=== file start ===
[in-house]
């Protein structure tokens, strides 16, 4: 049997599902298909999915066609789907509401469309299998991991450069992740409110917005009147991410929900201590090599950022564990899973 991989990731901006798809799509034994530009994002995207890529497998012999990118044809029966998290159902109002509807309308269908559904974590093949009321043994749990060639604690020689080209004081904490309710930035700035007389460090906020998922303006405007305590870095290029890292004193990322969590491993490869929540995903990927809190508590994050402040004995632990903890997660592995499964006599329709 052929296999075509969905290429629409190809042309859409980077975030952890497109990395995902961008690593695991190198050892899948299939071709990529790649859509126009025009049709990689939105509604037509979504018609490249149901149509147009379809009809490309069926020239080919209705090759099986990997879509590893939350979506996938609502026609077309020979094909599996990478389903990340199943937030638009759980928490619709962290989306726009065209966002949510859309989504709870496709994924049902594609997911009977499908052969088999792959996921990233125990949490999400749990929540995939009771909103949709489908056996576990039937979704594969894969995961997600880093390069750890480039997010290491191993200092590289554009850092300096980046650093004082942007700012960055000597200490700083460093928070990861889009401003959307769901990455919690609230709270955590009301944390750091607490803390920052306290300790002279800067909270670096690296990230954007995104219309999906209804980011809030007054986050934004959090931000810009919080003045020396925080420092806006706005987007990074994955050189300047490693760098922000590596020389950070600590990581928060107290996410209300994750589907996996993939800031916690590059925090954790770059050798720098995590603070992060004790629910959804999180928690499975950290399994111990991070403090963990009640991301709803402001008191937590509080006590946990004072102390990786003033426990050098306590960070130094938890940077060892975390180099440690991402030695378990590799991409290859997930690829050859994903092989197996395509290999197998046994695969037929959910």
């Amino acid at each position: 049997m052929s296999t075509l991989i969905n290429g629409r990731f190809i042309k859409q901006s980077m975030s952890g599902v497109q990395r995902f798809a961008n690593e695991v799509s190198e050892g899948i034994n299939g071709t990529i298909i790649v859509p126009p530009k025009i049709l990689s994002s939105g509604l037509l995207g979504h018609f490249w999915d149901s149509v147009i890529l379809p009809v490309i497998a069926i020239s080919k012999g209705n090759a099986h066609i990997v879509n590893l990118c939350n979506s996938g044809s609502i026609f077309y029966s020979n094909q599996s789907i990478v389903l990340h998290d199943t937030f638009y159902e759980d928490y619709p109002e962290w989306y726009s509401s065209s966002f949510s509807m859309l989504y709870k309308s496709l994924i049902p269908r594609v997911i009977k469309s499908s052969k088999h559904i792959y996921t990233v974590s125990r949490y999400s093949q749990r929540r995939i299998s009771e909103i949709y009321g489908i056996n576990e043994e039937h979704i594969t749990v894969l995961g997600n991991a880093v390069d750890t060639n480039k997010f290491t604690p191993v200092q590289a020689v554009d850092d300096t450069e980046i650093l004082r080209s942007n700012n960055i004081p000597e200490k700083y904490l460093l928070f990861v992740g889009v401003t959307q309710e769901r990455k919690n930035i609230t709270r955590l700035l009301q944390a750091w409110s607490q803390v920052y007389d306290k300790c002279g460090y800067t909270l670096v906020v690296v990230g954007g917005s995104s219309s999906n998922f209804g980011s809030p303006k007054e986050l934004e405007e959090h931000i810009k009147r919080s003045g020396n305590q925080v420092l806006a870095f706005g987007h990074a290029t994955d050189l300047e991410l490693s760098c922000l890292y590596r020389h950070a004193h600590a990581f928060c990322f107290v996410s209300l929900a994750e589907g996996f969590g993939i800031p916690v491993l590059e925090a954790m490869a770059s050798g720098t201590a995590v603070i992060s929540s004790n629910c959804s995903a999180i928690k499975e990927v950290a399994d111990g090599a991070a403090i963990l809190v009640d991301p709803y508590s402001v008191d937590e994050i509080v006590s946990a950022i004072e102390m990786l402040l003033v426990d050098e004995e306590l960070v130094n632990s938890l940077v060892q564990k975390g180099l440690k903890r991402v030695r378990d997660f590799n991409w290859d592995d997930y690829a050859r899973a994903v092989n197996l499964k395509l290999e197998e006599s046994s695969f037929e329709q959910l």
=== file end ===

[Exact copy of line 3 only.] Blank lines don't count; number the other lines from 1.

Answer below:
């Amino acid at each position: 049997m052929s296999t075509l991989i969905n290429g629409r990731f190809i042309k859409q901006s980077m975030s952890g599902v497109q990395r995902f798809a961008n690593e695991v799509s190198e050892g899948i034994n299939g071709t990529i298909i790649v859509p126009p530009k025009i049709l990689s994002s939105g509604l037509l995207g979504h018609f490249w999915d149901s149509v147009i890529l379809p009809v490309i497998a069926i020239s080919k012999g209705n090759a099986h066609i990997v879509n590893l990118c939350n979506s996938g044809s609502i026609f077309y029966s020979n094909q599996s789907i990478v389903l990340h998290d199943t937030f638009y159902e759980d928490y619709p109002e962290w989306y726009s509401s065209s966002f949510s509807m859309l989504y709870k309308s496709l994924i049902p269908r594609v997911i009977k469309s499908s052969k088999h559904i792959y996921t990233v974590s125990r949490y999400s093949q749990r929540r995939i299998s009771e909103i949709y009321g489908i056996n576990e043994e039937h979704i594969t749990v894969l995961g997600n991991a880093v390069d750890t060639n480039k997010f290491t604690p191993v200092q590289a020689v554009d850092d300096t450069e980046i650093l004082r080209s942007n700012n960055i004081p000597e200490k700083y904490l460093l928070f990861v992740g889009v401003t959307q309710e769901r990455k919690n930035i609230t709270r955590l700035l009301q944390a750091w409110s607490q803390v920052y007389d306290k300790c002279g460090y800067t909270l670096v906020v690296v990230g954007g917005s995104s219309s999906n998922f209804g980011s809030p303006k007054e986050l934004e405007e959090h931000i810009k009147r919080s003045g020396n305590q925080v420092l806006a870095f706005g987007h990074a290029t994955d050189l300047e991410l490693s760098c922000l890292y590596r020389h950070a004193h600590a990581f928060c990322f107290v996410s209300l929900a994750e589907g996996f969590g993939i800031p916690v491993l590059e925090a954790m490869a770059s050798g720098t201590a995590v603070i992060s929540s004790n629910c959804s995903a999180i928690k499975e990927v950290a399994d111990g090599a991070a403090i963990l809190v009640d991301p709803y508590s402001v008191d937590e994050i509080v006590s946990a950022i004072e102390m990786l402040l003033v426990d050098e004995e306590l960070v130094n632990s938890l940077v060892q564990k975390g180099l440690k903890r991402v030695r378990d997660f590799n991409w290859d592995d997930y690829a050859r899973a994903v092989n197996l499964k395509l290999e197998e006599s046994s695969f037929e329709q959910l």